Date Published: February 22, 2019
Publisher: Public Library of Science
Author(s): Anders Krifors, Volkan Özenci, Måns Ullberg, Malin Ackefors, Martin Jädersten, Kristoffer Strålin, Ola Blennow, Vishnu Chaturvedi.
Invasive mold infections are life-threatening complications in patients with hematological malignancies. Conventional microbiological methods for diagnosing invasive pulmonary mold infections have low sensitivity, and molecular methods are being developed. Detection of molds using PCR with a narrow spectrum has been reported, but data with broad-spectrum PCR are lacking. In this study, the diagnostic performance and utility of a broad-spectrum PCR (broad-spectrum PCR with subsequent electrospray ionization-mass spectrometry, PCR/ESI-MS) for detection of molds in bronchoalveolar lavage (BAL) in 27 hematological patients with a new pulmonary infiltrate was analyzed. Using the revised EORTC/MSG criteria, PCR/ESI-MS was the only positive microbiological test in patients with proven invasive mold infection (n = 2) and correctly identified all cases of probable invasive pulmonary aspergillosis (n = 5). In patients with a possible invasive mold infection (n = 5), PCR/ESI-MS was positive in three patients. Mucorales was identified with PCR/ESI-MS in four patients that were all culture negative. The PCR/ESI-MS results had a clinical impact on antifungal therapy in 12 (44%) of the patients: modification of treatment in 6 (22%) patients and discontinuation in 6 (22%) patients. This study provides proof of concept that routine use of a broad-spectrum PCR for molds in bronchoalveolar lavage in immunocompromised patients is sensitive, fast, and has an impact on clinical decision-making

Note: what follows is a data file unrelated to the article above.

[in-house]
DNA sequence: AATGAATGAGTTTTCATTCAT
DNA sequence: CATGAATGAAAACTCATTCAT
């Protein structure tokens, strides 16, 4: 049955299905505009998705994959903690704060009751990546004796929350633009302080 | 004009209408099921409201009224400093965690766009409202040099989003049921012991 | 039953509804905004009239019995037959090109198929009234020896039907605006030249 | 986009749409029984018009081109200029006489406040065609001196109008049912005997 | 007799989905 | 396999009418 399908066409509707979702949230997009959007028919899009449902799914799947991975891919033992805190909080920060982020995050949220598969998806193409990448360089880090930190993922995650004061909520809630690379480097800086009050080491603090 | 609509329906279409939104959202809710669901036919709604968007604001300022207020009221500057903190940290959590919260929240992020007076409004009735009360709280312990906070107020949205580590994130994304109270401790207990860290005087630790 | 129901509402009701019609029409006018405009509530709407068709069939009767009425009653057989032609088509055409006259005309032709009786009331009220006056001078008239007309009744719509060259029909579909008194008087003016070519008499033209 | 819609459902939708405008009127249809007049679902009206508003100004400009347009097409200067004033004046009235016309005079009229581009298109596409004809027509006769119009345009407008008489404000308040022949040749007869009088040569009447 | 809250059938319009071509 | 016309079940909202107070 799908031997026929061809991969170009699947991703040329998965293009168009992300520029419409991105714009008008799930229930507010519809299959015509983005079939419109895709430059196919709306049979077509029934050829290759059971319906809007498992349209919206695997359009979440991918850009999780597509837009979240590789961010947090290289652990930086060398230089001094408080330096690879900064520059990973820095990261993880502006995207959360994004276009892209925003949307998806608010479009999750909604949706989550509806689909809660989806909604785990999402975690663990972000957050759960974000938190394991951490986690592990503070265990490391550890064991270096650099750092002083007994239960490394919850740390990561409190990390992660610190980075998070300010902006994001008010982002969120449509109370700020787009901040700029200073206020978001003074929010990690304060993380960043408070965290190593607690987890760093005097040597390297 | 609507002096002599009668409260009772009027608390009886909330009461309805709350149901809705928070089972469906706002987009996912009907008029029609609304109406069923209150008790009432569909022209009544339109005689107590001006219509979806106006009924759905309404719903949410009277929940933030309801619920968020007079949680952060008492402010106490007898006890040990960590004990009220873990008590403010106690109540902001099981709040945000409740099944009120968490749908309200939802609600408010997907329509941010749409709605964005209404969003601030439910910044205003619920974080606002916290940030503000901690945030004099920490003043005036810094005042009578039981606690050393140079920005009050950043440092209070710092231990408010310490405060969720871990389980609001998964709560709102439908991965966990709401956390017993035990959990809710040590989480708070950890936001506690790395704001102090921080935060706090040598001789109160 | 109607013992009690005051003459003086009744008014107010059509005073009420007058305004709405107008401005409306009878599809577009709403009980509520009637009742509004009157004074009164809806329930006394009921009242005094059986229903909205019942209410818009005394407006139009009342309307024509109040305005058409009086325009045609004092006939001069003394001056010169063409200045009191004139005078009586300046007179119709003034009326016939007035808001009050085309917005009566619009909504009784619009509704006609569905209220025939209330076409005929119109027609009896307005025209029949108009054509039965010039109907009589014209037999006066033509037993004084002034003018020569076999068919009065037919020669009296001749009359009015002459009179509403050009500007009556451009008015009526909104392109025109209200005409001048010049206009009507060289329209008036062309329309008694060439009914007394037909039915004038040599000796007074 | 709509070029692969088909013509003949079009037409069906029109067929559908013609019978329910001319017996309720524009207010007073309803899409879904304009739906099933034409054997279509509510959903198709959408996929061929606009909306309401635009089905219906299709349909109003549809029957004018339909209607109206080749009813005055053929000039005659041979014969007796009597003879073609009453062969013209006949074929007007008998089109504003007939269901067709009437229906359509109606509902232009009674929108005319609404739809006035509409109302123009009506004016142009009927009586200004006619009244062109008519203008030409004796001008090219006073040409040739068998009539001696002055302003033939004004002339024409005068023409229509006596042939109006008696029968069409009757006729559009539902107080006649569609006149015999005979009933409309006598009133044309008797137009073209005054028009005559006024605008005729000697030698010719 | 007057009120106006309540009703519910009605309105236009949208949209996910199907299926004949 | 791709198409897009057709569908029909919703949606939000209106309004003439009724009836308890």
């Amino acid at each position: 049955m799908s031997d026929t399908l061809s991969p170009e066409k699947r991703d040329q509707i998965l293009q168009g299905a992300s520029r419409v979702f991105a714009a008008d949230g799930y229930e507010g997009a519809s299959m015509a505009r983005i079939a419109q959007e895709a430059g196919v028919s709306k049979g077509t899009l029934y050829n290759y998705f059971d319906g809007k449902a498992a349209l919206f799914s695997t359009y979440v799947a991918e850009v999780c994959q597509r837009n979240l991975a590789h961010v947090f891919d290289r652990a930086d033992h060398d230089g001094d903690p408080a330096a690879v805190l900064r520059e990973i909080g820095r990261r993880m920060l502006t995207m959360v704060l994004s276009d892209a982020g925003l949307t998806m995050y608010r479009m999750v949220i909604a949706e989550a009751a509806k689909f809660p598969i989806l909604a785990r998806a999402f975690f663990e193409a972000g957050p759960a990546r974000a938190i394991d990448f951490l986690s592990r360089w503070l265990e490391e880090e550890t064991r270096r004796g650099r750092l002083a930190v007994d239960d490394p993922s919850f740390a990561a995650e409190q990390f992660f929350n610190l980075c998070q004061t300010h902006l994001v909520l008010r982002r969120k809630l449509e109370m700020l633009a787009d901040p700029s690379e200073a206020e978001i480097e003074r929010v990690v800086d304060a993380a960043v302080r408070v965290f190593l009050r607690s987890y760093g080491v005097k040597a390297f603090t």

Invasive mold infections are life-threatening complications in patients with hematological malignancies, and adequate early treatment has been shown to be essential for a successful outcome [1,2]. Identification of non-aspergillus molds, especially molds from the order Mucorales causing mucormycosis, is of particular concern because of their intrinsic resistance to antifungal agents and the often aggressive course of the infections [3,4]. Conventional microbiological methods for detection of molds, i.e. microscopy and culture, are limited by low sensitivity and unacceptable long turn-around time and more sensitive tests targeting biomarkers have been developed. However, of the tests most commonly used today, galactomannan (GM) and Aspergillus PCR can only detect Aspergillus spp. and β-D-Glucan, although having a broader mold spectrum, cannot detect Mucorales . Thus, new broad-spectrum and molecular-based, diagnostic tests are much needed. One such test is broad-spectrum PCR with subsequent electrospray ionization-mass spectrometry (PCR/ESI-MS) which can identify more than 200 fungal species with a turnaround time of under 7 hours [6–10]. Between February 2016 and May 2017, PCR/ESI-MS was available as a routine diagnostic method at Karolinska University Hospital, as one of only two hospitals worldwide. In the present study, the diagnostic performance and clinical utility of routine use of a broad-spectrum PCR for detection of molds in bronchoalveolar lavage (BAL) in hematological patients with a new pulmonary infiltrate was evaluated. We hypothesized that PCR/ESI-MS would be a sensitive and fast technique that would also have an impact on clinical decision making.